Parent-teacher collaboration is both the ultimate goal and a significant challenge for many teachers and school leaders. Working together towards a child’s educational success brings huge rewards, but how can schools get parents to go beyond involvement, and generate active parental engagement?
Too often, barriers to communication such as lack of time and conflicting demands make it difficult for parents to be as involved as they would like to be. Here’s how tools like Schoolcomms can help your school to enhance parent-teacher collaboration and improve outcomes across your school.
Why is collaboration between parents and teachers important?
Research by ParentKind found that parents being actively involved in their child’s education resulted in better attendance, better behaviour at school, greater confidence and self-esteem, and more enthusiasm for learning among students. Furthermore, research from the National Child Development Study (NCDS) found that high levels of parental interest in their child’s education is linked to better exam results, and children with very interested parents progress, on average, 15-17% more in maths and reading between the ages of 11 and 16.
Clearly, fostering strong relationships between parents and teachers brings educational and emotional benefits for children, as they feel more supported in their endeavours and get more opportunities to learn. ParentKind’s research found that the three most significant barriers to parental involvement in school life are time, not being asked, and feeling unsure about what they have to offer – so how can your school overcome these barriers to reap the benefits of a fully engaged parent community?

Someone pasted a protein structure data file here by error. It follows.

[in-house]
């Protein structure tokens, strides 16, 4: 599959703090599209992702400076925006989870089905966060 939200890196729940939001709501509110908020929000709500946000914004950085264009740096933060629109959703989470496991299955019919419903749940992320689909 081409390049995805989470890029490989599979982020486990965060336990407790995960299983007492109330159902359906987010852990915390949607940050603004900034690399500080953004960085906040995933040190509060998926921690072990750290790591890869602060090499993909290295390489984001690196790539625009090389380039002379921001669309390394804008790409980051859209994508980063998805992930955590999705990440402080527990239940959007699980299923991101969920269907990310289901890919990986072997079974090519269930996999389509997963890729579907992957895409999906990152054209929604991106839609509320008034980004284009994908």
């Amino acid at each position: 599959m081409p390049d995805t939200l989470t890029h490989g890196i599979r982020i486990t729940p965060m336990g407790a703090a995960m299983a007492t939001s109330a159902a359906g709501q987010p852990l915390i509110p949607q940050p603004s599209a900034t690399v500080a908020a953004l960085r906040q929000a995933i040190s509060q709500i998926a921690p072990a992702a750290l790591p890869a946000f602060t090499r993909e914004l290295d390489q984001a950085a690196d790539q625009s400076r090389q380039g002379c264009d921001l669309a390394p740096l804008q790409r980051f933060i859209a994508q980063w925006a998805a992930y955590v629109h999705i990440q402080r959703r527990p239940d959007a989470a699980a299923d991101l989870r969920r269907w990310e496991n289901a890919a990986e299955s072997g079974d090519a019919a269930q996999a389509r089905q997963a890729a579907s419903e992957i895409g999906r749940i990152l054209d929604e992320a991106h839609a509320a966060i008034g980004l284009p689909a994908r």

Strategies for better parental engagement
There’s no immediate fix to improve parental involvement, but implementing long-term strategies will help to create meaningful conversations with parents about their child’s education.
Parents’ evenings are a cornerstone of parent-teacher collaboration. Making them as accessible as possible, such as by offering virtual parents’ evenings as well as in-person ones, will vastly improve your relationships with your parent community by demonstrating that you know and value their needs. This makes life easier for teachers, too, since parents can more easily fit parents’ evenings around commitments like work, and will be more willing to work collaboratively to have a productive and helpful discussion.
Encourage PTA activities
Establishing a parent-teacher association (PTA) and encouraging parents to join it goes a long way to creating a strong link between school and home, and getting more parents actively involved. The PTA is the perfect forum to hear parents’ views, ask for their opinions in decision-making, and demonstrate the action you’ve taken following discussions to build trust and a strong foundation for greater collaboration going forward.
Facilitate home learning
Most parents know that they have a huge role to play in their child’s learning, but many would appreciate being given guidance on what exactly they could be doing to have the biggest impact.
Apps like Reading Cloud help schools to make reading fun and engaging, with staff able to set reading and view pupils’ progress, and children able to write reviews of what they read and see which books their classmates have recommended.